As the world is rocked by yet another attack on a peaceful society, we must continually learn ways to prevent future attacks. Terrorism investigations should examine not only the perpetrators to prosecute them but also to the financial activity leading up to the event, which may lead to other cell members or a wider terrorism network.
Was the truck owned, leased or rented? What about the offenders’ home – is it owned or rented? Examine their bank account details to examine other areas of their expenditure. Who paid for these things? How was it paid for – cash, card, direct debit? Were they receiving funds from sources other than a normal income? What is the financial behaviour of the others in the network? Many more questions arise during this type of intelligence probe.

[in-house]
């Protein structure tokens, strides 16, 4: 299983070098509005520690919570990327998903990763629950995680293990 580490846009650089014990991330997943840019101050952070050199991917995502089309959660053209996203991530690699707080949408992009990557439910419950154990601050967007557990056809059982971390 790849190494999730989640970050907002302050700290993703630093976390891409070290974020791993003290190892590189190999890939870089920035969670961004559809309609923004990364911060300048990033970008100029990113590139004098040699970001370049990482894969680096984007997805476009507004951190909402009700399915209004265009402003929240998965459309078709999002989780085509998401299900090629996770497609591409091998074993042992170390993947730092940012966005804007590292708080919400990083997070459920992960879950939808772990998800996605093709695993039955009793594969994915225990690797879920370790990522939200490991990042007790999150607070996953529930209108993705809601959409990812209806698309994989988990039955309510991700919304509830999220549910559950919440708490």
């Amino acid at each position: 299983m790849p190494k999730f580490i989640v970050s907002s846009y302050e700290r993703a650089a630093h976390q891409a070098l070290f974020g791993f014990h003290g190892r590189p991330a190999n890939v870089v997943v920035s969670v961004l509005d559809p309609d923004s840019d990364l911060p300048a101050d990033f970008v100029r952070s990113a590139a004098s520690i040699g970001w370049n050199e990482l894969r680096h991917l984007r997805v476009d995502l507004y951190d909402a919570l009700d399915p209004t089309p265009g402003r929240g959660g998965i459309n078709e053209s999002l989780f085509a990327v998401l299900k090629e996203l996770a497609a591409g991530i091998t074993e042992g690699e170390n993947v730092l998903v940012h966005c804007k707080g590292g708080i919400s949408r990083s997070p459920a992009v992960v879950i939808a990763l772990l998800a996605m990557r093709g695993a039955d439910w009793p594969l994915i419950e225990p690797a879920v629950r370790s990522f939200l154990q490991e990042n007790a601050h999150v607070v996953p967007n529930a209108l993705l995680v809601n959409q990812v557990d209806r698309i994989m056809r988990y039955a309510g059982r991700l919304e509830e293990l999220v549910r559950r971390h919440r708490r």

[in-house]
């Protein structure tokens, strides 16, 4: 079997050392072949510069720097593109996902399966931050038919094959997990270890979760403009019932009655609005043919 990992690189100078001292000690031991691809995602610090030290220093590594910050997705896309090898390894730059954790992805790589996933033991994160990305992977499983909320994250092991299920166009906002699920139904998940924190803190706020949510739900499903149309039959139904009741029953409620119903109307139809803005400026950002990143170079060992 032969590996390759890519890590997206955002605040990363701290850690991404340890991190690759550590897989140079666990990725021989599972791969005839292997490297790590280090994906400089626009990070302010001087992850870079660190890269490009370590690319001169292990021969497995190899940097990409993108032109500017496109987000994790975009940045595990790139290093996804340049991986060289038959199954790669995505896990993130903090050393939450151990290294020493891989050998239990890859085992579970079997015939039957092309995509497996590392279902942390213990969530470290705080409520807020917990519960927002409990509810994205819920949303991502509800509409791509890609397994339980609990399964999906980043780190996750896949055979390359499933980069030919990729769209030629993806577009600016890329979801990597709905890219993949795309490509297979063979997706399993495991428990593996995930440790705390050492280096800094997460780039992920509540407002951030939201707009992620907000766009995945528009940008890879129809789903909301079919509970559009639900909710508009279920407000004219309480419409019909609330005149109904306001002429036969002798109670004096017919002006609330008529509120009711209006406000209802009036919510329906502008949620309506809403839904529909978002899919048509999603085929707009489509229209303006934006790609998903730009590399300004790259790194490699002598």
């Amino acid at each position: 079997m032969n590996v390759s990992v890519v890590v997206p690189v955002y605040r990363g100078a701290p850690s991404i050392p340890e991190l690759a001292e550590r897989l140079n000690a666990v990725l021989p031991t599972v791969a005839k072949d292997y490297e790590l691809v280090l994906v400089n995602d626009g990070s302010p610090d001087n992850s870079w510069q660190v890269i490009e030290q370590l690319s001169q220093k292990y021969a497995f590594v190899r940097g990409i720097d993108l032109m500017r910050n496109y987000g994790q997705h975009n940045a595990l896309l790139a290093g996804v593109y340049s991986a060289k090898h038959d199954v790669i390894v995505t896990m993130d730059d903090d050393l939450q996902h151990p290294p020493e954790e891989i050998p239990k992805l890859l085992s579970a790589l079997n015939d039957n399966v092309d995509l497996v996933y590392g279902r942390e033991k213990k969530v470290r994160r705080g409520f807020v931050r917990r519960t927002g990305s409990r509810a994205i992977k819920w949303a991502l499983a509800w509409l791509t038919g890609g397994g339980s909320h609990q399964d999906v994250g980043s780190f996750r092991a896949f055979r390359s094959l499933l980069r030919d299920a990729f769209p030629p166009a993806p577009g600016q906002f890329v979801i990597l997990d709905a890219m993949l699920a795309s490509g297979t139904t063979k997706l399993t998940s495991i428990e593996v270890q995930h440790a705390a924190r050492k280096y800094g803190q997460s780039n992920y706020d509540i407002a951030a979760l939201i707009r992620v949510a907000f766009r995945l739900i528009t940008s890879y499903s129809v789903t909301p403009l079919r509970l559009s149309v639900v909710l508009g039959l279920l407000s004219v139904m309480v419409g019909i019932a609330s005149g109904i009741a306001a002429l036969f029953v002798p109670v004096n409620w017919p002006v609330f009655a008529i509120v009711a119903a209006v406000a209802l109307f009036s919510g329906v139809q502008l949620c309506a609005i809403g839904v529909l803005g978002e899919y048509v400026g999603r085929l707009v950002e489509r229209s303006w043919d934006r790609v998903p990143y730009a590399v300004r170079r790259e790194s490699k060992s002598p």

This level of investigation, while it may not provide evidence for the pending court case, helps build a bigger picture of the network. The if that information is shared with the private sector, so they can learn the ‘indicators’ then more of us can assist in preventing future incidents.
Such is the nature of financial intelligence – it must be a two-way street in order to be effective.